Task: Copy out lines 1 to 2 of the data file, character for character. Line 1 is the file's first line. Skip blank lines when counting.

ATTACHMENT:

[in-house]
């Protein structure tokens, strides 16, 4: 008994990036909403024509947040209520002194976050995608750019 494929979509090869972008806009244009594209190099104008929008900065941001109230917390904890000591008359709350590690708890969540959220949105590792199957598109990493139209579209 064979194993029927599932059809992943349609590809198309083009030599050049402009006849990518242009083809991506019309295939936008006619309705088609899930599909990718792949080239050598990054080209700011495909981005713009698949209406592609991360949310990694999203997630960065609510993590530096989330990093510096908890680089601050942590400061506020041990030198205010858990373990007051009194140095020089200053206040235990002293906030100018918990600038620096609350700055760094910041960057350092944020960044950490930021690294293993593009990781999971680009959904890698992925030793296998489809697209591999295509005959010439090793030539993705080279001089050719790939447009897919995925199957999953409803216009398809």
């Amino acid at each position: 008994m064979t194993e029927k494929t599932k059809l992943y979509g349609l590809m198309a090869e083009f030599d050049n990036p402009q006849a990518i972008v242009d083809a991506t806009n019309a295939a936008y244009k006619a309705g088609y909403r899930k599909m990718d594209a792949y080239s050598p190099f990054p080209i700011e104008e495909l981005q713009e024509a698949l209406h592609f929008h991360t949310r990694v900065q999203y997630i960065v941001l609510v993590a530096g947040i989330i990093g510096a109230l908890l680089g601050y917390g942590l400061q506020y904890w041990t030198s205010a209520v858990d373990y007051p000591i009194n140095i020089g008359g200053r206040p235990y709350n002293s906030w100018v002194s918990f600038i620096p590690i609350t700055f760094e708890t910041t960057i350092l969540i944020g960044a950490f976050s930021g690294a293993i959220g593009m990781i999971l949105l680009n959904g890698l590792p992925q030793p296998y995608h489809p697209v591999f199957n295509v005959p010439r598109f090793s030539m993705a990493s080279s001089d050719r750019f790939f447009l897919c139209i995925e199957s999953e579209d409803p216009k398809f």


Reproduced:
[in-house]
């Protein structure tokens, strides 16, 4: 008994990036909403024509947040209520002194976050995608750019 494929979509090869972008806009244009594209190099104008929008900065941001109230917390904890000591008359709350590690708890969540959220949105590792199957598109990493139209579209 064979194993029927599932059809992943349609590809198309083009030599050049402009006849990518242009083809991506019309295939936008006619309705088609899930599909990718792949080239050598990054080209700011495909981005713009698949209406592609991360949310990694999203997630960065609510993590530096989330990093510096908890680089601050942590400061506020041990030198205010858990373990007051009194140095020089200053206040235990002293906030100018918990600038620096609350700055760094910041960057350092944020960044950490930021690294293993593009990781999971680009959904890698992925030793296998489809697209591999295509005959010439090793030539993705080279001089050719790939447009897919995925199957999953409803216009398809």